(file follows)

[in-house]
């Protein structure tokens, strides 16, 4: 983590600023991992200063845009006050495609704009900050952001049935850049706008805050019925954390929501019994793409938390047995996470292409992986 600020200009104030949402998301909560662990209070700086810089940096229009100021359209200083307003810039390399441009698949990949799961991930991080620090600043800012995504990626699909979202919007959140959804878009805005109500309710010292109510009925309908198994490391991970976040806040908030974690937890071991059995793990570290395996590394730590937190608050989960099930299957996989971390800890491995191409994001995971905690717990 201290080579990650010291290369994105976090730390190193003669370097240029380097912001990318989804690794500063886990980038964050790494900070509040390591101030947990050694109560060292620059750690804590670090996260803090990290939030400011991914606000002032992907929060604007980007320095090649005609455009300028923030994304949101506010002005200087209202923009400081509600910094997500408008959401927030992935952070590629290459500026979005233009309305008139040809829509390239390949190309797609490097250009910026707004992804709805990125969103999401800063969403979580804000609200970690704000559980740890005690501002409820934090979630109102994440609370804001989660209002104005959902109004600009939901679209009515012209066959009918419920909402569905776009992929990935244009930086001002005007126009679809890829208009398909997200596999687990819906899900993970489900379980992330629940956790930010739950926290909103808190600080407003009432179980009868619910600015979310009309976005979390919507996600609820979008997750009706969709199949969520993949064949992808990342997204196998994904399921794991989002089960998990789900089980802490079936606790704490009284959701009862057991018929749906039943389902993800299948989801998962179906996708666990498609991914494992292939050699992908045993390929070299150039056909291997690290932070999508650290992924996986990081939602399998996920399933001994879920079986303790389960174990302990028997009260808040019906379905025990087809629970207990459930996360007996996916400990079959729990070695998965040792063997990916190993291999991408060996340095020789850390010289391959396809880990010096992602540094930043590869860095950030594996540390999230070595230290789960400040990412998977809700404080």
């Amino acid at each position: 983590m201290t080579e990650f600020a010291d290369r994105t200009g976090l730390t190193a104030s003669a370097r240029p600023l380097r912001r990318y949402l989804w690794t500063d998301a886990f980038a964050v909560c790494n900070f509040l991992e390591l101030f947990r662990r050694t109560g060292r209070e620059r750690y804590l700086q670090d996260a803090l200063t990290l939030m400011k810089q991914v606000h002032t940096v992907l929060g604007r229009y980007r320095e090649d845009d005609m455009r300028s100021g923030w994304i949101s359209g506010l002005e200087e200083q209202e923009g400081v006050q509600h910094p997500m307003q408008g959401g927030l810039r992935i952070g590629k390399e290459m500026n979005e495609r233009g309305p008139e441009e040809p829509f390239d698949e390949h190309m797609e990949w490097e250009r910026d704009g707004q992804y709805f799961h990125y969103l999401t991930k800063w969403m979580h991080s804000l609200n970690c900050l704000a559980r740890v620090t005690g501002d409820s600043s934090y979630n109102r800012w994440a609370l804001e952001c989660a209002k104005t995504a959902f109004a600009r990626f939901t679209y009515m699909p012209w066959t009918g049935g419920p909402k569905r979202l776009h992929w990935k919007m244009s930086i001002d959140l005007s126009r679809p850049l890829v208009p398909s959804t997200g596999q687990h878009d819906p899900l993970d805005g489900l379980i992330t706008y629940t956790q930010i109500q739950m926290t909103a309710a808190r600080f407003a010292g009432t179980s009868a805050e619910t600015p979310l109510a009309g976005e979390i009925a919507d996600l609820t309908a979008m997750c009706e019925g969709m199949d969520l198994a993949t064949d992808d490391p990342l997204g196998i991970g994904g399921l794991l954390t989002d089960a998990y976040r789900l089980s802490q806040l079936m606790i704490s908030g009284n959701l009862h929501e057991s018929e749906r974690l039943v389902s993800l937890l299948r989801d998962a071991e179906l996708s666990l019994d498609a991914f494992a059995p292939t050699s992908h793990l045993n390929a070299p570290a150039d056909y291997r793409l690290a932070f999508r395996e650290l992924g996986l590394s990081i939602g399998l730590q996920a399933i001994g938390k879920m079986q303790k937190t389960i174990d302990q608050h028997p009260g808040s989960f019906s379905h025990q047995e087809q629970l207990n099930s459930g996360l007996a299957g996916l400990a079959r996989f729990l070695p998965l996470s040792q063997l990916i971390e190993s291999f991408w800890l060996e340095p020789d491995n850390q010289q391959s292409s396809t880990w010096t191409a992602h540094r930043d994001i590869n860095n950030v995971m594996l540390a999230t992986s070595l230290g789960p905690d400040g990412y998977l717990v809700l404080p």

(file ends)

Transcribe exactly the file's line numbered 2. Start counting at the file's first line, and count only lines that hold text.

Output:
């Protein structure tokens, strides 16, 4: 983590600023991992200063845009006050495609704009900050952001049935850049706008805050019925954390929501019994793409938390047995996470292409992986 600020200009104030949402998301909560662990209070700086810089940096229009100021359209200083307003810039390399441009698949990949799961991930991080620090600043800012995504990626699909979202919007959140959804878009805005109500309710010292109510009925309908198994490391991970976040806040908030974690937890071991059995793990570290395996590394730590937190608050989960099930299957996989971390800890491995191409994001995971905690717990 201290080579990650010291290369994105976090730390190193003669370097240029380097912001990318989804690794500063886990980038964050790494900070509040390591101030947990050694109560060292620059750690804590670090996260803090990290939030400011991914606000002032992907929060604007980007320095090649005609455009300028923030994304949101506010002005200087209202923009400081509600910094997500408008959401927030992935952070590629290459500026979005233009309305008139040809829509390239390949190309797609490097250009910026707004992804709805990125969103999401800063969403979580804000609200970690704000559980740890005690501002409820934090979630109102994440609370804001989660209002104005959902109004600009939901679209009515012209066959009918419920909402569905776009992929990935244009930086001002005007126009679809890829208009398909997200596999687990819906899900993970489900379980992330629940956790930010739950926290909103808190600080407003009432179980009868619910600015979310009309976005979390919507996600609820979008997750009706969709199949969520993949064949992808990342997204196998994904399921794991989002089960998990789900089980802490079936606790704490009284959701009862057991018929749906039943389902993800299948989801998962179906996708666990498609991914494992292939050699992908045993390929070299150039056909291997690290932070999508650290992924996986990081939602399998996920399933001994879920079986303790389960174990302990028997009260808040019906379905025990087809629970207990459930996360007996996916400990079959729990070695998965040792063997990916190993291999991408060996340095020789850390010289391959396809880990010096992602540094930043590869860095950030594996540390999230070595230290789960400040990412998977809700404080």